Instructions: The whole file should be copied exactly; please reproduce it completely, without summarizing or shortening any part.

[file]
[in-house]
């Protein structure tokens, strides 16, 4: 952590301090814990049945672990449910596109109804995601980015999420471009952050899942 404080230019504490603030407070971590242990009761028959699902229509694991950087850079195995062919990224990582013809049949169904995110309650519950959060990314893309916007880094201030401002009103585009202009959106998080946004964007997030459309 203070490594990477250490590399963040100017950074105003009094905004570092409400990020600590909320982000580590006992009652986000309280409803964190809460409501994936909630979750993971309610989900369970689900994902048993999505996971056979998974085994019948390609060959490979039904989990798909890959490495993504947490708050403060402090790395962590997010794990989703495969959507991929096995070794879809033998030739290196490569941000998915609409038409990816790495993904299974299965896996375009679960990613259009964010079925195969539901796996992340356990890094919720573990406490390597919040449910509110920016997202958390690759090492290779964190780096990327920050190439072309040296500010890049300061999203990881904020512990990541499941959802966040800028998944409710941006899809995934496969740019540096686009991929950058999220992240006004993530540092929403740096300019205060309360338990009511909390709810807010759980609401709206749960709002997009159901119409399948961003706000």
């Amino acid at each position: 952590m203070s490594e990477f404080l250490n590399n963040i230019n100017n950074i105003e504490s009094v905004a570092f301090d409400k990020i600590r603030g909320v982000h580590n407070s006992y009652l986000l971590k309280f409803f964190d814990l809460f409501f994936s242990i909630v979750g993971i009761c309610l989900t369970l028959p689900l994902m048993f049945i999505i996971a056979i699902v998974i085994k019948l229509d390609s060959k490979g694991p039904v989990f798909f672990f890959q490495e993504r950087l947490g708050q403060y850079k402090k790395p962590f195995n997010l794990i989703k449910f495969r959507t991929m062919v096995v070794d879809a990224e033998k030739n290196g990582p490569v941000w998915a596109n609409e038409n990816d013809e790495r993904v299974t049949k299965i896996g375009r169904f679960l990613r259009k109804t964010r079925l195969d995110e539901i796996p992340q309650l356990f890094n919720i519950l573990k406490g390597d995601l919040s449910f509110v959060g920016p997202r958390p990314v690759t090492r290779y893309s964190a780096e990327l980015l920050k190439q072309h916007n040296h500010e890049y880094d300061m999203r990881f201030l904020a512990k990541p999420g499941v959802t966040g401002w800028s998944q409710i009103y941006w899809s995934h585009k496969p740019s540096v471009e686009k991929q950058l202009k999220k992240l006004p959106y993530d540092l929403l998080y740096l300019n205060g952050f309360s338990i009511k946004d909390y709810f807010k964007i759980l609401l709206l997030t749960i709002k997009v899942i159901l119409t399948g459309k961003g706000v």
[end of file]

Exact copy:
[in-house]
């Protein structure tokens, strides 16, 4: 952590301090814990049945672990449910596109109804995601980015999420471009952050899942 404080230019504490603030407070971590242990009761028959699902229509694991950087850079195995062919990224990582013809049949169904995110309650519950959060990314893309916007880094201030401002009103585009202009959106998080946004964007997030459309 203070490594990477250490590399963040100017950074105003009094905004570092409400990020600590909320982000580590006992009652986000309280409803964190809460409501994936909630979750993971309610989900369970689900994902048993999505996971056979998974085994019948390609060959490979039904989990798909890959490495993504947490708050403060402090790395962590997010794990989703495969959507991929096995070794879809033998030739290196490569941000998915609409038409990816790495993904299974299965896996375009679960990613259009964010079925195969539901796996992340356990890094919720573990406490390597919040449910509110920016997202958390690759090492290779964190780096990327920050190439072309040296500010890049300061999203990881904020512990990541499941959802966040800028998944409710941006899809995934496969740019540096686009991929950058999220992240006004993530540092929403740096300019205060309360338990009511909390709810807010759980609401709206749960709002997009159901119409399948961003706000």
């Amino acid at each position: 952590m203070s490594e990477f404080l250490n590399n963040i230019n100017n950074i105003e504490s009094v905004a570092f301090d409400k990020i600590r603030g909320v982000h580590n407070s006992y009652l986000l971590k309280f409803f964190d814990l809460f409501f994936s242990i909630v979750g993971i009761c309610l989900t369970l028959p689900l994902m048993f049945i999505i996971a056979i699902v998974i085994k019948l229509d390609s060959k490979g694991p039904v989990f798909f672990f890959q490495e993504r950087l947490g708050q403060y850079k402090k790395p962590f195995n997010l794990i989703k449910f495969r959507t991929m062919v096995v070794d879809a990224e033998k030739n290196g990582p490569v941000w998915a596109n609409e038409n990816d013809e790495r993904v299974t049949k299965i896996g375009r169904f679960l990613r259009k109804t964010r079925l195969d995110e539901i796996p992340q309650l356990f890094n919720i519950l573990k406490g390597d995601l919040s449910f509110v959060g920016p997202r958390p990314v690759t090492r290779y893309s964190a780096e990327l980015l920050k190439q072309h916007n040296h500010e890049y880094d300061m999203r990881f201030l904020a512990k990541p999420g499941v959802t966040g401002w800028s998944q409710i009103y941006w899809s995934h585009k496969p740019s540096v471009e686009k991929q950058l202009k999220k992240l006004p959106y993530d540092l929403l998080y740096l300019n205060g952050f309360s338990i009511k946004d909390y709810f807010k964007i759980l609401l709206l997030t749960i709002k997009v899942i159901l119409t399948g459309k961003g706000v």